Information on authorities that collect commercial waste, and on income derived from providing the service, is published annually in the Chartered Institute of Public Finance and Accountancy's waste collection statistics. Whether a local authority is in breach of the duty imposed on it by section 73(2) of the Public Health Act 1936 is a matter for the courts. Information on cases brought before them is not available centrally.
Land Sale (Birkenhead)
asked the Secretary of State for the Environment if the district auditor is to investigate the proposed sale by Wirral council of the Oak and Eldon Gardens site in Birkenhead; when he expects a report; and if he will make a statement.
I understand that the district auditor has investigated this proposed sale in the course of the audit of the authority's accounts for 1981–82, which is still in progress. It is for him to decide whether to report on the matter.
Property Services Agency (Design Work)
asked the Secretary of State for the Environment what proportion of part I design work was put out to consultants by the Property Services Agency; and how much was done in house in 1979–80, 1980–81 and 1981–82, respectively; and what proportion he proposes for the future.
The percentage of part I design work put out to consultants by the Property Services Agency in 1979–80 and 1980–81 was 35 per cent. and 37 per cent. respectively. The balance was undertaken in in-house. The provisional figure for 1981–82 is 38 per cent. The aim is to increase this percentage to a little over 60 per cent. by April 1984.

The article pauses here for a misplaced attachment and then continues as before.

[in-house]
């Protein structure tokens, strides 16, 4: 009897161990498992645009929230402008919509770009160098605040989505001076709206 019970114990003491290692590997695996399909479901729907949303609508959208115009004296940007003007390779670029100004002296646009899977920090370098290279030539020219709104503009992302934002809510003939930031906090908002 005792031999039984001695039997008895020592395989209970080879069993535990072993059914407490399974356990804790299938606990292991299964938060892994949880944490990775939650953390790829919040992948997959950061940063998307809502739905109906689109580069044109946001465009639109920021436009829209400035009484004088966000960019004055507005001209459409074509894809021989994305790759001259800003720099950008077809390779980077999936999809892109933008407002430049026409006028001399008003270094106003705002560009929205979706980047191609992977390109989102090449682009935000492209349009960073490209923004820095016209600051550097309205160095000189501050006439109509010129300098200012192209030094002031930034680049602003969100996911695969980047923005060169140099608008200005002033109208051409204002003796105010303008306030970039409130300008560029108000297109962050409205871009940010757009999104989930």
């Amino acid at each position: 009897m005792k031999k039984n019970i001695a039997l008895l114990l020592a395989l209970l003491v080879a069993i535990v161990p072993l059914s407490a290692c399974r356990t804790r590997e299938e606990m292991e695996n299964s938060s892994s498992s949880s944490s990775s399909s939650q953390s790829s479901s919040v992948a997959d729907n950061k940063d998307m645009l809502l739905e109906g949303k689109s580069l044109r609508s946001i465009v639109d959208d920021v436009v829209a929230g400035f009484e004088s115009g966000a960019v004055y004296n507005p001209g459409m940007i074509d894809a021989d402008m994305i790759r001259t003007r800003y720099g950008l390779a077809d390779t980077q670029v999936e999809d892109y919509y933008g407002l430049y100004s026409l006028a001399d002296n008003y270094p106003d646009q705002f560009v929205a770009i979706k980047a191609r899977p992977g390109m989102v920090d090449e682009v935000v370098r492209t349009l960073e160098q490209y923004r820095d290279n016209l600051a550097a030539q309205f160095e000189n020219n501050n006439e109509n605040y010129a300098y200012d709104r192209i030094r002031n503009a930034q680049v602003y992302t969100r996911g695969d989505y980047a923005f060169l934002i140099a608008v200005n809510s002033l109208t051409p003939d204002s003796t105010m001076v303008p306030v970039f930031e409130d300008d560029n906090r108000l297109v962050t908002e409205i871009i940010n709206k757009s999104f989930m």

asked the Secretary of State for the Environment whether he has investigated the relative cost of part I design work carried out by the Property Services Agency directly and that done by consultants; and if he will publish his findings.
A working group consisting of officials and private sector representatives is examining this issue. The group has not yet reported, and I have taken no view on the handling of its findings.
Property Services Agency (Staffing)
asked the Secretary of State for the Environment what is the present total of staff of the Property Services Agency, compared with his target announced in June 1980 for 1983.
The number of staff in the Property Services Agency on 1 April 1982 was 30,154 comprising 16,265 non-industrials and 13,889 industrials. No 1983 target for the agency was announced in June 1980.
Local Authority Expenditure
asked the Secretary of State for the Environment under what statutory authority he uses grant-related expenditure assessments as alternatives to the spending targets for local authorities; and whether the Local Government Finance (No. 2) Bill at present before Parliament contains any provision to this effect.
The guidance or targets which successive Government have given to local authorities from time to time about their spending levels does not require statutory authority. I have not at any time proposed grant-related expenditure assessments as the targets for individual authorities.Clause 4 of the Local Government Finance Bill currently before Parliament will provide express powers for reducing the grant entitlements of local authorities that spend above their targets. An amendment to clause 4 has been tabled last week in another place to enable exemptions from such reductions to be given in relation to particular types of expenditure at the request of local authorities or the associations. This amendment will also enable exemption from grant reduction to be given to all authorities spending below their grant-related expenditure.In the light of representations from a large number of authorities the proposals for grant reduction in respect of 1981–82 and 1982–83 which I have already announced embody an exemption for authorities spending below grant-related expenditure.